The disconnect between the electoral spectacle that embodies our formal democracy and life back on earth is becoming more stark by the day. Tunisia has shown us an excellent example of how to run a workable parliamentary system by shortening the campaign season to a few weeks, rather than than the 18 months of relentless abuse we are now subjected to, every bit as exasperating as subway harangues from wheedling beggars and screeching religious nutbags. (Tunisian turnout was an impressive 90 percent.)
But the most annoying part of the Chinese water torture known as election year hasn’t yet begun: the nonstop whining we are about to experience from appendages of the Democratic Party telling us what we ‘must’ do to stave off the greater GOP evil by dutifully lining up with the current team. One of the recurrent themes we will be hearing is that of the crucial importance of controlling nominations to the Supreme Court, which will fall to the K Street lobbyists if Obama does not return.
It’s true Obama’s nominations have been a rare bright spot, and Sotomayor and Kagan are holding the line admirably though without much effect so far. And therein lies the nub: the Supreme Court, being a political institution, is influenced by the currents and overall zeitgeist of the society in which it resides. To date, the radical ideologues put there by the Repubs have had clear sailing to do their will because opposition to their designs on our democracy are so toothless—starting with the current occupant of 1600 Pennsylvania.
FDR had a notoriously recalcitrant Supreme Court that kaboshed his New Deal innovations one after another. But he had the winds behind him, and eventually (despite or perhaps because of the dust-up over his 1937 court packing scheme) the Court buckled and stopped standing in the way of his reforms.
By contrast, the New York Times Magazine noted in August that Obama hasn’t even bothered to push his appointments to the federal bench, from which Supreme Court appointments usually emerge. Bush placed 13 of his guys on federal appellate courts during his two terms; Obama so far—zero. In fact, Obama has failed to insist on 80 vacancies to federal district and appeals courts, choosing instead to shy away from confirmation fights. Instead of fighting, he waits for his sworn enemies to make nice, and meanwhile we get awful decisions like Citizens United (that made corporations into persons with First Amendment bribery, er, advertising rights legal).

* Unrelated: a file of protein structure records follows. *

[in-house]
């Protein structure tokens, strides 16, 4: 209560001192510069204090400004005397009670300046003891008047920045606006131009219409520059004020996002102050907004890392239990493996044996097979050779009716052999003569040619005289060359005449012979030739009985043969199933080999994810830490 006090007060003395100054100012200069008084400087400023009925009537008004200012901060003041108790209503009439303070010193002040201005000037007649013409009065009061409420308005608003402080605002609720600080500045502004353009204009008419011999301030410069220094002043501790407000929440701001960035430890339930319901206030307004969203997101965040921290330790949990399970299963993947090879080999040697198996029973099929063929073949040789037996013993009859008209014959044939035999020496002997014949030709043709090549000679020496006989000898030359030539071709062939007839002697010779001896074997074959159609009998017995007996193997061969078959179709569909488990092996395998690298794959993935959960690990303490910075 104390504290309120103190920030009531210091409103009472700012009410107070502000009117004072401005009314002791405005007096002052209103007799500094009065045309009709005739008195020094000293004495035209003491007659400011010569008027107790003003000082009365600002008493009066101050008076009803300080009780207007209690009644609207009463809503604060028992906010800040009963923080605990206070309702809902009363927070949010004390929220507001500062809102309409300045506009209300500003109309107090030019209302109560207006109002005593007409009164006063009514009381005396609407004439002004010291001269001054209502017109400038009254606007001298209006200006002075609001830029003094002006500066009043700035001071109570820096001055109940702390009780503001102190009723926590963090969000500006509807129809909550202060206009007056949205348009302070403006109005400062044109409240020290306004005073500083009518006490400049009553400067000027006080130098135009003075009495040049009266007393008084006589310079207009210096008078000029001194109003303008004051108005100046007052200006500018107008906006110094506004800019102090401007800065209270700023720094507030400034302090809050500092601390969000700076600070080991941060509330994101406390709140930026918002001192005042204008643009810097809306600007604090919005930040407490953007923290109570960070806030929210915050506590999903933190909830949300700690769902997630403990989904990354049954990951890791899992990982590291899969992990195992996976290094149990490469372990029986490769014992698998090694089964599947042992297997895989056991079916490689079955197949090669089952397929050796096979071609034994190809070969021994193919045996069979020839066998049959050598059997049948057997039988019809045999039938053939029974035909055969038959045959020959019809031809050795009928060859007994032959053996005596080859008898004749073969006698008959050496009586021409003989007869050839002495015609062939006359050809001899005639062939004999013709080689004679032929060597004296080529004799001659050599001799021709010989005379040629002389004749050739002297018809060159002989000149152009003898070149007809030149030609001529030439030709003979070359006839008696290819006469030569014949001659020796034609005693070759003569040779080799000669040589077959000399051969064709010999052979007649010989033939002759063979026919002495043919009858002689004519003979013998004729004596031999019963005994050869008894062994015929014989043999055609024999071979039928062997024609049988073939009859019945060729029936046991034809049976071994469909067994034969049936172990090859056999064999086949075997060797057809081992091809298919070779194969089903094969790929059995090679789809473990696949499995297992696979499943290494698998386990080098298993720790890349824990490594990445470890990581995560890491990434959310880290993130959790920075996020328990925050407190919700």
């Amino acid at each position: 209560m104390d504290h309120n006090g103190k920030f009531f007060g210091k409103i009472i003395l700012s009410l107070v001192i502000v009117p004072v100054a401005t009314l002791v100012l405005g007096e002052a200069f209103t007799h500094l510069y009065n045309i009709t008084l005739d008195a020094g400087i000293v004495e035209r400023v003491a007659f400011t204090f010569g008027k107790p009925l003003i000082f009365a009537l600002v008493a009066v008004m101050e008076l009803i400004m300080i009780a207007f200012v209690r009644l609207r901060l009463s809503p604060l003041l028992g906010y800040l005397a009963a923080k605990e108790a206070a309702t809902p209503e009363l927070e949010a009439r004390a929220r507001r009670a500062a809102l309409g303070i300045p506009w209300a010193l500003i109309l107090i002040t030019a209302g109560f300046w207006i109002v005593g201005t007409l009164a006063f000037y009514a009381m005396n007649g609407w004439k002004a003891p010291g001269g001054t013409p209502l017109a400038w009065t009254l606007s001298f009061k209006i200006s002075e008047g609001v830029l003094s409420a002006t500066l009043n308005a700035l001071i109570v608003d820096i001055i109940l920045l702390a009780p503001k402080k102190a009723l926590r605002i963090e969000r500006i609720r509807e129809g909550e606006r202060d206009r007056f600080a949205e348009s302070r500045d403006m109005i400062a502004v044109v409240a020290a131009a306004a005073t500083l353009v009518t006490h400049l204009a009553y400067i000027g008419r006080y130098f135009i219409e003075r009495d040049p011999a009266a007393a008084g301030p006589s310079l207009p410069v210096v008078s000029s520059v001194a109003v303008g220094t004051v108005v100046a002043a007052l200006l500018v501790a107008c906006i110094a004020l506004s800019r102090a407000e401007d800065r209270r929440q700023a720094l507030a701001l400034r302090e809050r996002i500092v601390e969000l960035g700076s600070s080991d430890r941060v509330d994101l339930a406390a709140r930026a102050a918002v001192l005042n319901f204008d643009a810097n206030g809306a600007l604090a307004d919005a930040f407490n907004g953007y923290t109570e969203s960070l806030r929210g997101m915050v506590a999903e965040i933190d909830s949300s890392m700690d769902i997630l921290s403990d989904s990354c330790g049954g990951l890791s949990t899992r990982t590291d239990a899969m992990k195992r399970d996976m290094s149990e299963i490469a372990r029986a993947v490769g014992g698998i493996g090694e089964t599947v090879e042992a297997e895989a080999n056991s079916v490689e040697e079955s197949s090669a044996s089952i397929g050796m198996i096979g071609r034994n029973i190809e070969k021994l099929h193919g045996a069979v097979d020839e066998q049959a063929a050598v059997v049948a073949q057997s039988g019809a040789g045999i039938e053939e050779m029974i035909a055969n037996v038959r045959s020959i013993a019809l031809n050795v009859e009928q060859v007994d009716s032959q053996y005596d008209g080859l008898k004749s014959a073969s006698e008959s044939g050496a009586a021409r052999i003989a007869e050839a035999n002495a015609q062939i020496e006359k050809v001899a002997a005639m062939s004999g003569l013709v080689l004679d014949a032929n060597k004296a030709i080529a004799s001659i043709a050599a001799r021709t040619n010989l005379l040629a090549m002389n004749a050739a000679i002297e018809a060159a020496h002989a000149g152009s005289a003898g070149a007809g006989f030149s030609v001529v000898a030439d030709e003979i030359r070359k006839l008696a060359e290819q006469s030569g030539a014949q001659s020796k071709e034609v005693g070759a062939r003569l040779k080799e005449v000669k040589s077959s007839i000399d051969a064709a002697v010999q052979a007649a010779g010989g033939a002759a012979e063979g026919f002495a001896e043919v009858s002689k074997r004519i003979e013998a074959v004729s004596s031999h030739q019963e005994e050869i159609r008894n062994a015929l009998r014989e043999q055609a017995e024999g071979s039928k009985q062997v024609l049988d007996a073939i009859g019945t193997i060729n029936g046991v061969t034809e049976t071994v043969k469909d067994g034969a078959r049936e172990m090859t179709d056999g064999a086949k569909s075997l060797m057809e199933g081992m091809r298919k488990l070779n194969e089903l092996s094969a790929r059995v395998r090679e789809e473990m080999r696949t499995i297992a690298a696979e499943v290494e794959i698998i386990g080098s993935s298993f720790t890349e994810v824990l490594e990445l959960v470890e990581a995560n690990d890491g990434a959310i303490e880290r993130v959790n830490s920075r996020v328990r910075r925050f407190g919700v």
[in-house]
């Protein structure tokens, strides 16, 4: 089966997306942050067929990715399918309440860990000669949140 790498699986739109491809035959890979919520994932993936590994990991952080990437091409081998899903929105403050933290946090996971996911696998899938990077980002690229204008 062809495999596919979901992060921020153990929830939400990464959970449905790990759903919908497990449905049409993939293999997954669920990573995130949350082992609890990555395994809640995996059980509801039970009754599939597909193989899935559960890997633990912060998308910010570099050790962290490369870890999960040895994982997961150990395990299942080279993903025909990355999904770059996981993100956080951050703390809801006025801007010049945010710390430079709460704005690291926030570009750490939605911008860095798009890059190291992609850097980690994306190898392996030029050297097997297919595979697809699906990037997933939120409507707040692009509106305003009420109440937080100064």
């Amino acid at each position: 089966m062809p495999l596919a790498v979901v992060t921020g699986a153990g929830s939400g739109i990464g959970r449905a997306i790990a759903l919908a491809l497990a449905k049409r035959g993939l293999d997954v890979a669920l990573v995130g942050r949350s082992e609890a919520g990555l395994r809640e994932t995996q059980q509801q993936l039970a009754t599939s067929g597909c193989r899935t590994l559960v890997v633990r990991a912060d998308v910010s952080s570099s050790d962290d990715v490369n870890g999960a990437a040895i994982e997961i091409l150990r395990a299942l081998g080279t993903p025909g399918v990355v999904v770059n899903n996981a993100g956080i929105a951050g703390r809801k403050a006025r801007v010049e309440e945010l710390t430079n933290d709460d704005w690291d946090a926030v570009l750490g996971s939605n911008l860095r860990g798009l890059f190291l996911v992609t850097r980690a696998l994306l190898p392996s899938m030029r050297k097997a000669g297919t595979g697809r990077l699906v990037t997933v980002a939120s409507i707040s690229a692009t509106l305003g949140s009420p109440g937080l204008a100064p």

Occupy Wall Street is much more likely to influence the shape of future judicial decision-making than this or that Demo pol boosted into office with obscene sums of Wall Street and K Street cash. We can stand around debating whether people must vote for these jamokes or refuse to do so, and there will be consequences either way. But the actions we need today are not in the polling booth; they’re in the parks, the meeting halls and yes, the police precincts.
P.S. Yves Smith at Naked Capitalism demolishes the latest Obama mortgage relief scheme. She calls the plan ‘yet more proof that this Administration is not about to inconvenience banks to help homeowners and communities. It has tools in its power that would change the incentives for banks and make them far more willing to do what the overwhelming majority of mortgage investors would prefer, which is to provide deep principal mods for viable borrowers, [force] banks to write down seconds, and tak[e] an aggressive stance on foreclosure fraud. . . . But just as the banks and their captured governments in Europe seem intent on grinding down entire economies to extract their pound of flesh, so are banks in the U.S. continuing to operate a doomsday machine that grinds up housing with no regard for the economic and social costs’.
Does anyone seriously think the pushback on this ongoing scandal will come from Washington, rather than the streets?